Description: The central theme of this dissertation is represented by the versatility of mesoporous silica nanomaterials in various applications such as catalysis and bio-applications, with main focus on biological applications of Mesoporous Silica Nanospheres (MSN). The metamorphosis that we impose to these materials from catalysis to sensing and to drug and gene delivery is detailed in this dissertation. First, we developed a synthetic method that can fine tune the amount of chemically accessible organic functional groups on the pores surface of MSN by exploiting electrostatic and size matching between the cationic alkylammonium head group of the cetyltrimethylammonium bromide (CTAB) surfactant and various anionic organoalkoxysilane precursors at the micelle-water interface in a base-catalyzed condensation reaction of silicate. Aiming nature imitation, we demonstrated the catalytic abilities of the MSNs, We utilized an ethylenediamine functional group for chelating Cu{sup 2+} as a catalytic functional group anchored inside the mesopores. Thus, a polyalkynylene-based conducting polymer (molecular wire) was synthesized within the Cu-functionalized MSNs silica catalyst. For sensing applications, we have synthesized a poly(lactic acid) coated mesoporous silica nanosphere (PLA-MSN) material that serves as a fluorescence sensor system for detection of amino-containing neurotransmitters in neutral aqueous buffer. We exploited the mesoporosity of MSNs for encapsulating pharmaceutical drugs. We examined bio-friendly capping molecules such as polyamidoamine dendrimers of generations G2 to G4, to prevent the drug leaching. Next, the drug delivery system employed MSNs loaded with Doxorubicin, an anticancer drug. The results demonstrated that these nano-Trojan horses have ability to deliver Doxorubicin to cancer cells and induce their death. Finally, to demonstrate the potential of MSN as an universal cellular transmembrane nanovehicle, we anchored positively charged dendrimers on the surface of MSN and utilize them to complex cationic DNA. The p-EGFP-CI gene-coated MSN nanocomposite was able to transfect cancer cell lines, such as human HeLa and CHO ...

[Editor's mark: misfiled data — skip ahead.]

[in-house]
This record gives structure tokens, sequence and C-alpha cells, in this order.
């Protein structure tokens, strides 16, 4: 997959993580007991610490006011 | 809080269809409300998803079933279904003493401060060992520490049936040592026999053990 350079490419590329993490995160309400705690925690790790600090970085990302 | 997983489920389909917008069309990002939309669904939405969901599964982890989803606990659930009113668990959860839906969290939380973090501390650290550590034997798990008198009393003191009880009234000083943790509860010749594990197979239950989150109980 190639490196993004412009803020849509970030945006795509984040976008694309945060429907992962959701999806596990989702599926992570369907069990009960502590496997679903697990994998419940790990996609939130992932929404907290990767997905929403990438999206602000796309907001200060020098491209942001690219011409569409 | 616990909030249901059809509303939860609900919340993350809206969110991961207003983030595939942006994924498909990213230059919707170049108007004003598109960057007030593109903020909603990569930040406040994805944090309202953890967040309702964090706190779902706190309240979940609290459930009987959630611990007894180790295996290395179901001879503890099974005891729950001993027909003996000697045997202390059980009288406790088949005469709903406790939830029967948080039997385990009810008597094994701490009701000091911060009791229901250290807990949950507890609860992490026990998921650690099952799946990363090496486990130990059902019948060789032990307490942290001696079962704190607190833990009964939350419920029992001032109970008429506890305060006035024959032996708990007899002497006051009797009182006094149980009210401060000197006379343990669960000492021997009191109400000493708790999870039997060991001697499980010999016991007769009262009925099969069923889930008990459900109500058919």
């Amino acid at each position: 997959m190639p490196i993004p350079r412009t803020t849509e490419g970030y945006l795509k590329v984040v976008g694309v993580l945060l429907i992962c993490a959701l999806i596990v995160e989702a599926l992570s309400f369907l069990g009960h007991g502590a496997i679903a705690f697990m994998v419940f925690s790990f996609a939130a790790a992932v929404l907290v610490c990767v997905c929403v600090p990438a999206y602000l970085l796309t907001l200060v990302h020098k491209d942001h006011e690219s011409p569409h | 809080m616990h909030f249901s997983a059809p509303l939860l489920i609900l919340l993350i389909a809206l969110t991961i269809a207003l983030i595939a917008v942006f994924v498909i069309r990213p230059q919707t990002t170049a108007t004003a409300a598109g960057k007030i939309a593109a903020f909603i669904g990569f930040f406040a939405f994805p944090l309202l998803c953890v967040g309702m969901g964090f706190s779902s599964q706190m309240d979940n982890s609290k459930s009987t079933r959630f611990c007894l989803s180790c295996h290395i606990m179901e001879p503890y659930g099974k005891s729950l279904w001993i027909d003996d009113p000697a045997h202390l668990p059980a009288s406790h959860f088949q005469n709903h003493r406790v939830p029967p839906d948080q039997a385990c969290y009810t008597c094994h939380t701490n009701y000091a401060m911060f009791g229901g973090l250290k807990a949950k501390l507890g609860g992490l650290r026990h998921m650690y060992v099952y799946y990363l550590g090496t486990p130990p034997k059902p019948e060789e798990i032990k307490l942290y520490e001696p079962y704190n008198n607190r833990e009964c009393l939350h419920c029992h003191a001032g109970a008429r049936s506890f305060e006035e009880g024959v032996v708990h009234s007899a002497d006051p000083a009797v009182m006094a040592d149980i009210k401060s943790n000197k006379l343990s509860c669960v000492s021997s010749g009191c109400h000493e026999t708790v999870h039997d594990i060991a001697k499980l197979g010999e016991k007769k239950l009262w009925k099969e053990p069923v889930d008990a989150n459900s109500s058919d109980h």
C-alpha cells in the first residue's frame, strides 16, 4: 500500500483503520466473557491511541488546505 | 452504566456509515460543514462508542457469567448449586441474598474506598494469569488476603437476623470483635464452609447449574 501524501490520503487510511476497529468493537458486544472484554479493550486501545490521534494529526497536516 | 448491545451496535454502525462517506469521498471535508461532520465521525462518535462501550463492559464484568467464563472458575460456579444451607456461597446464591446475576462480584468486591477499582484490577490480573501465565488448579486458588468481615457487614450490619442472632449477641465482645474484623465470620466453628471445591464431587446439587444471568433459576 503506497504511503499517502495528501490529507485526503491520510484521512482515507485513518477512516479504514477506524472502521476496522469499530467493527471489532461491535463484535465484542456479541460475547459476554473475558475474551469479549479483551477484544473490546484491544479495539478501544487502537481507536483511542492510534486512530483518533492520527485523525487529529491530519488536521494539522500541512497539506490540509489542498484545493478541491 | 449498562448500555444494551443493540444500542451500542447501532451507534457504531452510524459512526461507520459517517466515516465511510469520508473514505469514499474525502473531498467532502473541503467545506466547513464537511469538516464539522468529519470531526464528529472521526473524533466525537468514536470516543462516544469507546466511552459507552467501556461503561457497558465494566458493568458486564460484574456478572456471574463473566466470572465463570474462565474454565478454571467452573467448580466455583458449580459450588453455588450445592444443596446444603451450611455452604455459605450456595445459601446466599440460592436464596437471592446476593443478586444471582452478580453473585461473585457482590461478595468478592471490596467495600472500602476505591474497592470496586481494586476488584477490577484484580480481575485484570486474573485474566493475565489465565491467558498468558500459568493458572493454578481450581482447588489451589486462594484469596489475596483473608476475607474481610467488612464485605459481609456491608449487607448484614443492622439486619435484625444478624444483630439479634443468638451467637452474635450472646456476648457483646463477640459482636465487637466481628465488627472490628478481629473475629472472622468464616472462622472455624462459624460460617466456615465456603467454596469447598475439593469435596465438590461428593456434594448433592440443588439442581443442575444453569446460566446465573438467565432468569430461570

Date: December 19, 2005
Creator: Radu, Daniela Rodica
Partner: UNT Libraries Government Documents Department

Quantum Chemistry, and Eclectic Mix: From Silicon Carbide to Size Consistency

Description: Chemistry is a field of great breadth and variety. It is this diversity that makes for both an interesting and challenging field. My interests have spanned three major areas of theoretical chemistry: applications, method development, and method evaluation. The topics presented in this thesis are as follows: (1) a multi-reference study of the geometries and relative energies of four atom silicon carbide clusters in the gas phase; (2) the reaction of acetylene on the Si(100)-(2x1) surface; (3) an improvement to the Effective Fragment Potential (EFP) solvent model to enable the study of reactions in both aqueous and nonaqueous solution; and (4) an evaluation of the size consistency of Multireference Perturbation Theory (MRPT). In the following section, the author briefly discusses two topics central to, and present throughout, this thesis: Multi-reference methods and Quantum Mechanics/Molecular Mechanics (QM/MM) methods.
Date: December 19, 2004
Creator: Rintelman, Jamie Marie
Partner: UNT Libraries Government Documents Department